Blockbuster pirate game in the works here

In the Skull & Bones game, players can helm a warship and lead a crew into sea battles to vie for the title of pirate kingpin.
In the Skull & Bones game, players can helm a warship and lead a crew into sea battles to vie for the title of pirate kingpin.PHOTO: UBISOFT SINGAPORE

French Ubisoft's Singapore arm leads development of AAA game, due next year

French video-game developer Ubisoft of Assassin's Creed fame announced on Monday (yesterday, Singapore time) that its Singapore studio is working on a big-budget, multiplayer online pirate sea battle game called Skull & Bones.

The game is slated to be released for the PC, and PlayStation and Xbox game consoles, next year.

A new intellectual property, the title was a surprise reveal made to the world's video-game press at an Ubisoft event on the eve of the Electronic Entertainment Expo (E3) in Los Angeles, one of the largest annual gatherings for the video-game industry globally.

Ubisoft said it is the first time its Singapore arm has led the development of a triple A (AAA) game, in other words, a big-budget, blockbuster title. "Skull & Bones has been designed, created and developed here in Singapore. Every aspect of the game, from the very concept to the execution, was done here," Ubisoft Singapore communications director Sylviane Bahr told The Straits Times yesterday.

Two other Ubisoft studios, Blue Byte in Germany and Ubisoft Chengdu, also helped with the game's development.

Game industry observers here said that the announcement on the back of E3 was a major development for the local industry.

"The fact that, for the first time, an AAA title like Skull & Bones is led by the Singapore team is a big step for the games industry here," said a DigiPen Institute of Technology spokesman.

"Having a big-budget game led by a Singapore studio and announced at E3 is quite a rare affair. For such a game to receive considerable media attention is no mean feat."

MAJOR INDUSTRY DEVELOPMENT

Having a big-budget game led by a Singapore studio and announced at E3 (a major US expo) is quite a rare affair. For such a game to receive considerable media attention is no mean feat.

DIGIPEN INSTITUTE OF TECHNOLOGY SPOKESMAN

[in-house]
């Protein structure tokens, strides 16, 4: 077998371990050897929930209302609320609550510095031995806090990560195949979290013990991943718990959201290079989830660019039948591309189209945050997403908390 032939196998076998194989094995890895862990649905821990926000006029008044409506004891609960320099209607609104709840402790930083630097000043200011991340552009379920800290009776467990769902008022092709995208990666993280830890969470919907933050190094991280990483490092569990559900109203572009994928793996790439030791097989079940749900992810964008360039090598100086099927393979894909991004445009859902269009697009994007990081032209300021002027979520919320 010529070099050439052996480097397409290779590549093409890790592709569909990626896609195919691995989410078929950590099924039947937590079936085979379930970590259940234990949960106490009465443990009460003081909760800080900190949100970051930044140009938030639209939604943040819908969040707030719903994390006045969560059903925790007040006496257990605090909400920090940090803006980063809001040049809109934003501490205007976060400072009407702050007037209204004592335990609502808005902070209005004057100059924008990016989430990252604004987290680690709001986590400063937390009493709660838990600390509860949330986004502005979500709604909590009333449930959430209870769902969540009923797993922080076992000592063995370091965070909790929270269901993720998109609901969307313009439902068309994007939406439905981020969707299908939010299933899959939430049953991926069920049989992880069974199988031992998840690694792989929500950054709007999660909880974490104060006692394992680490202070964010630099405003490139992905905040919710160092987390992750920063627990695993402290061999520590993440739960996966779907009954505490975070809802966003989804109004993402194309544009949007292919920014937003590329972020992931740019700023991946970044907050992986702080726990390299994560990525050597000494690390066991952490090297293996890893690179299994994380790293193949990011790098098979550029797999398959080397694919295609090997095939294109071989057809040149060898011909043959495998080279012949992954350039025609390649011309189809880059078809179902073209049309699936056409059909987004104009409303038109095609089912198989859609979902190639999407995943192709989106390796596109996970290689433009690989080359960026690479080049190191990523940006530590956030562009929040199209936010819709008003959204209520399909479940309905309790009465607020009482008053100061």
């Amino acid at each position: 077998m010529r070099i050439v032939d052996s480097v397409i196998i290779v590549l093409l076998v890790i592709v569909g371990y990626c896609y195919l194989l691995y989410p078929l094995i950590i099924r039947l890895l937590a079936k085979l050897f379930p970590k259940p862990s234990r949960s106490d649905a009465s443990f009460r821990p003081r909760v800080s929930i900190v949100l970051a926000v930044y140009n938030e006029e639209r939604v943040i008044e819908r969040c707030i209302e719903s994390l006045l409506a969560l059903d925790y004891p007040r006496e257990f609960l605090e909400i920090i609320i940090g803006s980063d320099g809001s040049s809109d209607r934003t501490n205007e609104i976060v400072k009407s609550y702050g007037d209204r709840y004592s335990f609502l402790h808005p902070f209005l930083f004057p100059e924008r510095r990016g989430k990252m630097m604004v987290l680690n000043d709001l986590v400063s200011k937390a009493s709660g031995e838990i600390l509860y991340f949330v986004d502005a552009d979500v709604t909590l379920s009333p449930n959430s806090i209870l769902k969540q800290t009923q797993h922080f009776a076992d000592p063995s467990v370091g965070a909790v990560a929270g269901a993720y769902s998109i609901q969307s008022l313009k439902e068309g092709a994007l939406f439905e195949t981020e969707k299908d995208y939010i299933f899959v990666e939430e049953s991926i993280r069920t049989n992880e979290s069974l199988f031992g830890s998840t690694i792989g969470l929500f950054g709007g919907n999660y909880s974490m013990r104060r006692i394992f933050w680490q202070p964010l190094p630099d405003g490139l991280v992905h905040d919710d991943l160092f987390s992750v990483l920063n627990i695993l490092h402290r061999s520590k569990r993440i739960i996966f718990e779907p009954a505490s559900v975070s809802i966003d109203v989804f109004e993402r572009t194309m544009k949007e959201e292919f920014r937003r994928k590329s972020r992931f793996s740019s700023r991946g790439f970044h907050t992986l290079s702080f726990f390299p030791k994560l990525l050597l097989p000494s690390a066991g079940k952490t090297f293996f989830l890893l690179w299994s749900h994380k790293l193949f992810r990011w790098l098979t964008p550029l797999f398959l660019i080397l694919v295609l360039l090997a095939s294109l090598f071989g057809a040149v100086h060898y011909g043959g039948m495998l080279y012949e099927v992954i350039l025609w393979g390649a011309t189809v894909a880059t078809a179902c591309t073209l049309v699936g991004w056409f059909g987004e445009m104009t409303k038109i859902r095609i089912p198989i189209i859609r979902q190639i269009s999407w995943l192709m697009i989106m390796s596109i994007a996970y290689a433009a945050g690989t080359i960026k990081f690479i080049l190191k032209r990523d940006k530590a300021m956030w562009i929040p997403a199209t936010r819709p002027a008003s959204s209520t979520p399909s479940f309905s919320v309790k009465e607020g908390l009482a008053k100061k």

Mr Daniel Tan, director of Nanyang Polytechnic's School of Interactive and Digital Media, said the game "would be an inspiration for other Singapore game companies". Still, the game development industry here has space to grow.

"The challenge to create an AAA title requires a certain studio size - around 200 people - and in Singapore, we have only three to four such companies," added Mr Tan.

"So, we still need to incubate and seed more game companies and allow them time and space to keep creating games and accelerate their growth progressively."

The Ubisoft Singapore team, based in Fusionopolis, played a hand in co-developing entries in the popular Assassin's Creed games. In 2014, Ubisoft Singapore also released Tom Clancy's Ghost Recon Phantoms, an online tactical shooter said at the time by industry observers to be Singapore's first big PC game made from the ground up for a global market.

That game's online servers closed in December last year, effectively ending the title.

There are more than 300 developers at the Ubisoft office here, half of whom are Singaporeans and permanent residents.

Ms Bahr said yesterday that the idea for Skull & Bones started with the good reception to the pirates battle segment of Assassin's Creed IV: Black Flag. Those naval battle sections were done by Ubisoft Singapore. "The team wanted to push the pirate fantasy and the naval battles a step further," said Ms Bahr of Skull & Bones' development.

Skull & Bones introduces a wind system that gives gamers tactical opportunities to navigate more quickly, and shoot farther and harder to destroy their enemies.

Gamers can also look forward to helming a powerful warship and leading a crew into sea battles to vie for the title of pirate kingpin, whether on their own or as part of a pirate gang. They will also be able to build their own fleet of ships that specialise in different battle conditions.

One local gamer who is looking forward to the game is software engineer Sean Saito, 22. "The combat mechanics of the pirates part of Assassin's Creed IV was pretty cool, such as invading fortresses using the ship, so I'm looking forward to this new game," said Mr Saito, who has spent about 40 hours playing the fourth numbered title in the Assassin's Creed series.

A version of this article appeared in the print edition of The Straits Times on June 14, 2017, with the headline 'Blockbuster pirate game in the works here'. Print Edition | Subscribe